Cardio Vascular Endurance

Physical Fitness is not just being able to run 3 miles, or lift a lot of weighs, or being able to touch your toes, or even being your ideal weight.  Each of these are just one of the aspects of fitness, and to be physically fit, we must we fit in each area.

Actually, there are 5 Components of Fitness and they are:

I have written about the first 4 (you can read my posts by clicking on the links above), and now that I have just returned from a great 4 mile run,  I want to complete my series and provide some information about Cardiovascular Endurance.


Cardiovascular Endurance is defined as is the ability of the heart and lungs to supply oxygen-rich blood to the working muscle tissues and  the ability of the muscles to use oxygen to produce energy for movement.  


The heart is a muscle and just as we can strengthen our quads and biceps, we can also strengthen our heart muscle.  Regular aerobic, or high intensity training strengthens the cardiovascular system and improves cardiovascular endurance.


The strength of our cardiovascular system is determined by several factors, and as each of these increase, the amount of blood flow and oxygen supply to your muscles also increases.  Regular exercise can improve all of these factors:

1) Heart rate (how many times your heart beats per minute)

2) Stroke volume (the amount of blood pumped per heartbeat)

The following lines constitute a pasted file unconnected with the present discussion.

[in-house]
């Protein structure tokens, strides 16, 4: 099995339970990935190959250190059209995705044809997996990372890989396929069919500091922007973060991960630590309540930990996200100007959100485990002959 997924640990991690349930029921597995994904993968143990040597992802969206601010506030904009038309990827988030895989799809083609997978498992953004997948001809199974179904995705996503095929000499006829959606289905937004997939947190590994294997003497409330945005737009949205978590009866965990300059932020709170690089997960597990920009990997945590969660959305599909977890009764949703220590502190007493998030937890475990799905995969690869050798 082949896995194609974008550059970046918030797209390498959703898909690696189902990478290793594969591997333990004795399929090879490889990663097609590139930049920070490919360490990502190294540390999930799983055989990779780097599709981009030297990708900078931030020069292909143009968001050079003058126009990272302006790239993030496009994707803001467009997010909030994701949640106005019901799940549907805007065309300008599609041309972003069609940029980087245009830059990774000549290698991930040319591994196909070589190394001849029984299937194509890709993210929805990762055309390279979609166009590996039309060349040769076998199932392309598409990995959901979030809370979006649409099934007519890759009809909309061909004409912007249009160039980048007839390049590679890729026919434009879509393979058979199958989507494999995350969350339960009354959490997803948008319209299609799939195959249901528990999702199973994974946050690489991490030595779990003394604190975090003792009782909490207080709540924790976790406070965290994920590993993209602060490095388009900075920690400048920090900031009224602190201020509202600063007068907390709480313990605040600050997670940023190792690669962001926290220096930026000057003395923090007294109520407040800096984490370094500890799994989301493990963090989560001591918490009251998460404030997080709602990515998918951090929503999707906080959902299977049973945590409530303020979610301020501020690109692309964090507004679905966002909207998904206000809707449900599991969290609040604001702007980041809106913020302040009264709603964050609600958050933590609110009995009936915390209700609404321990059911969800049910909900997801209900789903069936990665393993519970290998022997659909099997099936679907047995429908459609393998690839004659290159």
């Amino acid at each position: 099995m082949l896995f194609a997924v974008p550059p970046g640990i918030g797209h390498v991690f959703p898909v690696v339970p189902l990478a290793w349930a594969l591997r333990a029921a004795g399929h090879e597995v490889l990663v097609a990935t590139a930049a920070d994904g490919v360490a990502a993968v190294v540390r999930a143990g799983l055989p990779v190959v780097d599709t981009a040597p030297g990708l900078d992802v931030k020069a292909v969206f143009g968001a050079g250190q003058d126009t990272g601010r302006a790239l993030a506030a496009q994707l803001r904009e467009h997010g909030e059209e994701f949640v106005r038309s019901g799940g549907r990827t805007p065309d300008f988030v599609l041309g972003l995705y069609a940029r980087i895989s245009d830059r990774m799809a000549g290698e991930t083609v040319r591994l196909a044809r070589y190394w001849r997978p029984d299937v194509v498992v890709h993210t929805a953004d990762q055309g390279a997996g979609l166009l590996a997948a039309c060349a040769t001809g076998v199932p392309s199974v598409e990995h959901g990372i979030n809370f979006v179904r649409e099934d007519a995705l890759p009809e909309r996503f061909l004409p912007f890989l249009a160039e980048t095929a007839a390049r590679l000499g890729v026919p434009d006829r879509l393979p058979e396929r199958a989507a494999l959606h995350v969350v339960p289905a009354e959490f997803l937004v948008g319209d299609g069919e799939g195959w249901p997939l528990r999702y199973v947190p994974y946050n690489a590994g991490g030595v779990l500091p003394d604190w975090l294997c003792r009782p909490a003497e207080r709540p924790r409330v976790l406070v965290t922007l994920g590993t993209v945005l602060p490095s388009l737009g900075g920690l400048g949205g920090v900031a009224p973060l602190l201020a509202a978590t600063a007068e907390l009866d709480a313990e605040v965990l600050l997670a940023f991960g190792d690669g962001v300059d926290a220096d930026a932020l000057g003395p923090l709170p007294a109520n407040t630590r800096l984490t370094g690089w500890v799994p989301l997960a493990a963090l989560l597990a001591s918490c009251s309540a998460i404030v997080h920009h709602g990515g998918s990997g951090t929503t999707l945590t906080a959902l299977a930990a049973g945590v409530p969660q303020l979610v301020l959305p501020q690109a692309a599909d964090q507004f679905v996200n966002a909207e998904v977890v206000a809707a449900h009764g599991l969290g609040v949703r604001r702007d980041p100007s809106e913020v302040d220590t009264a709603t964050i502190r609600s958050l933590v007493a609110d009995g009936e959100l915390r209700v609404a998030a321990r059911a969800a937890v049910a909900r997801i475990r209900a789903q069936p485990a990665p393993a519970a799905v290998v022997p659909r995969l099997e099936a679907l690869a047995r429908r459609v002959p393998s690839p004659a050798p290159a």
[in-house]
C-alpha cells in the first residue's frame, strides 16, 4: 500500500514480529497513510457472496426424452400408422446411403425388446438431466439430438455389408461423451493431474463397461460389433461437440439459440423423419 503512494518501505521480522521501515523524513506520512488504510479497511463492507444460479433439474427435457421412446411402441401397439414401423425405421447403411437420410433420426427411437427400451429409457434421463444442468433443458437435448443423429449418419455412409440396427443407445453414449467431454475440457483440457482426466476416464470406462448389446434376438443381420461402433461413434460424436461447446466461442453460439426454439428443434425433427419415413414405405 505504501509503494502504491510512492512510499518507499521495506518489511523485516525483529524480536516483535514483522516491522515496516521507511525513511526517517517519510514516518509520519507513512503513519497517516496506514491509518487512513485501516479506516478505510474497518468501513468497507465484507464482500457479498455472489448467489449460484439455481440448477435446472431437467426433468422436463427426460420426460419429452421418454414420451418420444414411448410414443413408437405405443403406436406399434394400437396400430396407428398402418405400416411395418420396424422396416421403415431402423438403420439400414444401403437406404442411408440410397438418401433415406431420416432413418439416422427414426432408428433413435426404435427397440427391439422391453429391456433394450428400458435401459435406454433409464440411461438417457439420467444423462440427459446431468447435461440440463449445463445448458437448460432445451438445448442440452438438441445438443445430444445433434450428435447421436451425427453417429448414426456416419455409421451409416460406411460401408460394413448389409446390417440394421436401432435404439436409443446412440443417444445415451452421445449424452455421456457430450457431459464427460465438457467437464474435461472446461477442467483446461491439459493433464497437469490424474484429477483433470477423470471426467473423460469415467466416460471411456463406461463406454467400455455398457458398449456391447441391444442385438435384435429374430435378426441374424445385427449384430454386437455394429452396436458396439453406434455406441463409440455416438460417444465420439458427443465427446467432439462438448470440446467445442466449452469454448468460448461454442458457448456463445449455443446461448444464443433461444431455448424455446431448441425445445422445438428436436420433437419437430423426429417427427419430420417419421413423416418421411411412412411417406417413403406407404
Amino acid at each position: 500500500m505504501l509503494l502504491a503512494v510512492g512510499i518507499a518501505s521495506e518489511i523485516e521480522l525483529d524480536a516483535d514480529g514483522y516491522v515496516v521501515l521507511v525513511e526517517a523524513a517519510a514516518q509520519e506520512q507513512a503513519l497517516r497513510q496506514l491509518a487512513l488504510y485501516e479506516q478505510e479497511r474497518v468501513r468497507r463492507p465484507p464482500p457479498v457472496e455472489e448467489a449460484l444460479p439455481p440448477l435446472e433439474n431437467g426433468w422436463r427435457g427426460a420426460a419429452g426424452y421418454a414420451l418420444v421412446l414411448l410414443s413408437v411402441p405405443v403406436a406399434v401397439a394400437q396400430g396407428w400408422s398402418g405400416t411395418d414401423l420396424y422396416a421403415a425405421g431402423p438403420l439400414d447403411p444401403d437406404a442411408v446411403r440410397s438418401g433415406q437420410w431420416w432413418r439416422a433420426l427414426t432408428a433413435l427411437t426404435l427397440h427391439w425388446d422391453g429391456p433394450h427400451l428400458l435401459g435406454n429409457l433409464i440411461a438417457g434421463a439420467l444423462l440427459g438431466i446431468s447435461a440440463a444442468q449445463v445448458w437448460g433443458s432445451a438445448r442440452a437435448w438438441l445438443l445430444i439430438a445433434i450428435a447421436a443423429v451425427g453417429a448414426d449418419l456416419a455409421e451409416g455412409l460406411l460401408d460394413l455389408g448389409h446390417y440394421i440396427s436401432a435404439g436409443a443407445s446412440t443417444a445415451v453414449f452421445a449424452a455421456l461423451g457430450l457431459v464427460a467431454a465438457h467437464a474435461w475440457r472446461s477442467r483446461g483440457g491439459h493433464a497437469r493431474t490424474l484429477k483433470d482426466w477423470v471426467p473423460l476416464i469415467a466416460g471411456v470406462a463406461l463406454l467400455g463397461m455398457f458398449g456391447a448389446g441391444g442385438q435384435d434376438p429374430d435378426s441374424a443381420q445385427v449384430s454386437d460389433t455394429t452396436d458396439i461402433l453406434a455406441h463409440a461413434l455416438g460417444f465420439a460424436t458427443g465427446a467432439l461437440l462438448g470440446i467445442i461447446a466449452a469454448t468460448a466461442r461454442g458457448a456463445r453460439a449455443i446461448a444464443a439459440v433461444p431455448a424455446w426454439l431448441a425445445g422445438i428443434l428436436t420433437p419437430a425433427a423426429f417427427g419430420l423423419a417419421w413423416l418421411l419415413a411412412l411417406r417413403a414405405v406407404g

3) Heart contraction (the forcefulness of each actual contraction of your heart muscle)


Cardiovascular endurance is obviously important for running a race, cycling long distances, swimming, etc. but it is also vital for living a full life!



Some Major Benefits of Cardiovascular Fitness are:

Cardiovascular Health — Simply put, strengthening our cardiovascular system helps prevent heart disease,It lowers cholesterol and triglyceride levels  high blood pressure and stroke.

Weight Control — The stronger our heart, the longer and more intense we can exercise, and exercises to increase cardiovascular endurance also burn a lot of calories!

Disease Prevention — Again, aerobic exercise helps prevent obesity which can lead to diabetes, heart disease, and stroke.  And, according to the Centers for Disease Control and Prevention, being physically active also reduces the risk of developing breast cancer and prostate cancer.

Mental Health — I’m sure you’ve noticed how good you feel after a brisk walk.  According to May clinic, “Aerobic exercise can boost your mood, ease symptoms of anxiety and depression, reduce tension and promote relaxation”  The Centers for Disease Control and Prevention also states that physical activities can also improve our quality of sleep, and enhance our thinking and judgment skills.


It is relatively easy to improve our  cardiovascular endurance.  The Centers for Disease Control (CDC) recommends 150 minutes (or more) of cardiovascular (or Aerobic) exercise weekly to build endurance and encourage good health. This can be a little as 30 minutes a day, 5 days a week.  A simple definition of aerobic exercise is “any physical activity that makes you sweat, causes you to breathe harder and gets your heart beating faster than at rest.”  

This can include: walking (briskly), jogging, cycling, skating, skiing, using the stair master, row machine or other equipment at the gym, and a bunch of other great aerobic exercises.  Here is a list of exercises you can do at home.  The key is, you want to exercise at 70% of your maximum heart rate for about 20 minutes during your workout.